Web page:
The Mysterious Smudge On Edvard Munch's "The Scream" Is Actually Candle Wax

The Mysterious Smudge On Edvard Munch's "The Scream" Is Actually Candle Wax

Though it's one of the most well known and widely recognized pieces of art in history, Edvard Munch's painting "The Scream" spent decades shrouded in mystery. Just to the left of the figure in the painting, near its shoulder, is a small white smudge of a mysterious substance. For years, it was rumored that this splatter was bird poop (Munch was known to paint outdoors and store his paintings outside). In August 2016, scientists at the University of Antwerp in Belgium analyzed the mysterious mark on the 1890 painting and determined that it is actually candle wax.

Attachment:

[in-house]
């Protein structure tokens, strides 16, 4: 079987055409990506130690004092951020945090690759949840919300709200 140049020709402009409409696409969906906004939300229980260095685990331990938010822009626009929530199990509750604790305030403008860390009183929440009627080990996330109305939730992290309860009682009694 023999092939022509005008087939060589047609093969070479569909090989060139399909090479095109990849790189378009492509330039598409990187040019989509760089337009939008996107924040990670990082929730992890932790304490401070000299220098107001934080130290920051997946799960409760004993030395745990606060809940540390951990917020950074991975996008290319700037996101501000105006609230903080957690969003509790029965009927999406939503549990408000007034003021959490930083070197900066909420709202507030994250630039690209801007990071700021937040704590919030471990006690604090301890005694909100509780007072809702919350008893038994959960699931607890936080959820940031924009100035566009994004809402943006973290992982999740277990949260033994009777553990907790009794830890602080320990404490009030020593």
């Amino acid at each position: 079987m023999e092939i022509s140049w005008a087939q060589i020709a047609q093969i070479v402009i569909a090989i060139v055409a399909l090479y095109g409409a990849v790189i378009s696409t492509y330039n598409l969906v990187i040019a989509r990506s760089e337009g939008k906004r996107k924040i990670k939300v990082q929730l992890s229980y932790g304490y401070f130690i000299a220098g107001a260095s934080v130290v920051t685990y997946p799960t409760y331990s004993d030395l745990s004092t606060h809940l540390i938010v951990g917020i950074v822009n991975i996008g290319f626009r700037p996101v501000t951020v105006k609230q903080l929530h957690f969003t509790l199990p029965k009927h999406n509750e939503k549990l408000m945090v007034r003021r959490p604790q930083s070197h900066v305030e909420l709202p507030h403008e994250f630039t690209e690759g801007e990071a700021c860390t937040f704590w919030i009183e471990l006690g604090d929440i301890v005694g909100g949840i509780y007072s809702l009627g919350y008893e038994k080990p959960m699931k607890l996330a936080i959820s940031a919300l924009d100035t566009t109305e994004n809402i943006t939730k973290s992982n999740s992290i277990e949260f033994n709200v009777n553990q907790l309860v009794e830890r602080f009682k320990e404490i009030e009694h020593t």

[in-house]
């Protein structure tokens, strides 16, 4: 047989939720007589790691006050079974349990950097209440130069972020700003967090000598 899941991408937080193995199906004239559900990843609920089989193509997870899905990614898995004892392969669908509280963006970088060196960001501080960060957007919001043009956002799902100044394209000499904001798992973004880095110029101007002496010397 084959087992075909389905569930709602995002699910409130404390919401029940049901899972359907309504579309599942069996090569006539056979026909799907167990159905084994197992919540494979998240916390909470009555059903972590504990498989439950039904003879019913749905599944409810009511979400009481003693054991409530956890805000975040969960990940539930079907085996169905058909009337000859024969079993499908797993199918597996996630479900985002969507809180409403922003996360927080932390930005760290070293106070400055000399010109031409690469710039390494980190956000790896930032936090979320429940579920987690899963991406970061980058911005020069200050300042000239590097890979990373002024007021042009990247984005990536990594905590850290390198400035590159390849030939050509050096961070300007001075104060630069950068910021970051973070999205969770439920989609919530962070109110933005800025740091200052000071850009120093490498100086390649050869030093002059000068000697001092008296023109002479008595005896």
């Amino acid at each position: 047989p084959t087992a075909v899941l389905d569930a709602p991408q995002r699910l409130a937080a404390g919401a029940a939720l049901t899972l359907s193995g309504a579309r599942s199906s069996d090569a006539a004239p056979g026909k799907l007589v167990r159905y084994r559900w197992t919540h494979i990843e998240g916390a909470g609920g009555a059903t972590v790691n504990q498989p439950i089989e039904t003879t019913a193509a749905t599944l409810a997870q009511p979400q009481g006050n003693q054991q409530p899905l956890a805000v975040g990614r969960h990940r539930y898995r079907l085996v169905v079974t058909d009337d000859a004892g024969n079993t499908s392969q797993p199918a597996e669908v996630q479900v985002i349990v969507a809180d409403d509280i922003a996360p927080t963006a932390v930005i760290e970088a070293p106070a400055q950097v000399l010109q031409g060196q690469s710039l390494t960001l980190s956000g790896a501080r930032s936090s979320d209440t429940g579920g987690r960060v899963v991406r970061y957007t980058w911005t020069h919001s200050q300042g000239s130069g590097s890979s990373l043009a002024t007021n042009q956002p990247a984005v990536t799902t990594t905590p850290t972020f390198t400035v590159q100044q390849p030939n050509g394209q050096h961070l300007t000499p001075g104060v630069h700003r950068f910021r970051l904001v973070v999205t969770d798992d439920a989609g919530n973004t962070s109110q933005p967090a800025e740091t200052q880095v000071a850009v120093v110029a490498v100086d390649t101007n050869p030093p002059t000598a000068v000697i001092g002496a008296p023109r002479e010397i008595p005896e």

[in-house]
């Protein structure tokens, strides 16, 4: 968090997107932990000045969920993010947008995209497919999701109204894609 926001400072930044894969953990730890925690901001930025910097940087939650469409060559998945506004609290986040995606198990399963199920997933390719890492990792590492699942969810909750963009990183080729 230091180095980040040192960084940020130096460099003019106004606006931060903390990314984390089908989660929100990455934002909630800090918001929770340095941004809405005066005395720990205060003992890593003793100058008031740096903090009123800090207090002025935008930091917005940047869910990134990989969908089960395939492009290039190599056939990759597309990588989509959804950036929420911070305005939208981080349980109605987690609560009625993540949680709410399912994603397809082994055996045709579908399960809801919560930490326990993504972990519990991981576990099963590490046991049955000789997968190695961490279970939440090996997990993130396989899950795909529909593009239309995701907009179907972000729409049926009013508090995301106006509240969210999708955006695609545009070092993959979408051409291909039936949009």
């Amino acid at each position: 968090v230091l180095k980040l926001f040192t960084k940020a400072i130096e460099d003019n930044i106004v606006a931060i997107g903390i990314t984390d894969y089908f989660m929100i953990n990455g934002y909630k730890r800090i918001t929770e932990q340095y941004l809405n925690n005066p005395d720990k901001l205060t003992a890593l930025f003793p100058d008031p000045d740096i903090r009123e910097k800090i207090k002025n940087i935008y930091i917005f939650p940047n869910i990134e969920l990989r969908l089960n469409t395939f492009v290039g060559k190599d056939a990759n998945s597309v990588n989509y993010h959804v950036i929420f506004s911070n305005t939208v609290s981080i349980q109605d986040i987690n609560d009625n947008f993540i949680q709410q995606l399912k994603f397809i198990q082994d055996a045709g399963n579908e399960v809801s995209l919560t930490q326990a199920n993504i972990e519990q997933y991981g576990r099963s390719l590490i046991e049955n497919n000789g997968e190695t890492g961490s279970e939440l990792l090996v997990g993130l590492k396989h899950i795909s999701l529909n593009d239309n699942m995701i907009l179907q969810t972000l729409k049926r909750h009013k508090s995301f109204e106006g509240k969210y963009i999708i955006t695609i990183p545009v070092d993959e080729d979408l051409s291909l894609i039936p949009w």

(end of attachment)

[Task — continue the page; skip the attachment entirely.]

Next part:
The smudged painting is the first of four versions Munch painted of this scene. The researchers used a system they developed called a Macro-X-ray fluorescence scanner in order to analyze the splatter. This non-invasive technology has been used to solve other art mysteries in the works of artists Jan Van Eyck, Peter Paul Rubens, and Vincent van Gogh. Learn about the history and inspiration of "The Scream" in the video below.

A Quick Explanation Of "The Scream"

You know Edvard Munch's seminal work, but what does it mean?

03:31

from Art History in a Hurry

Edvard Munch's Expressionist Painting

Learn about a painting Munch did shortly after "The Scream."

"The Scream" Sells For A Record $120 Million

Would you expect anything less?

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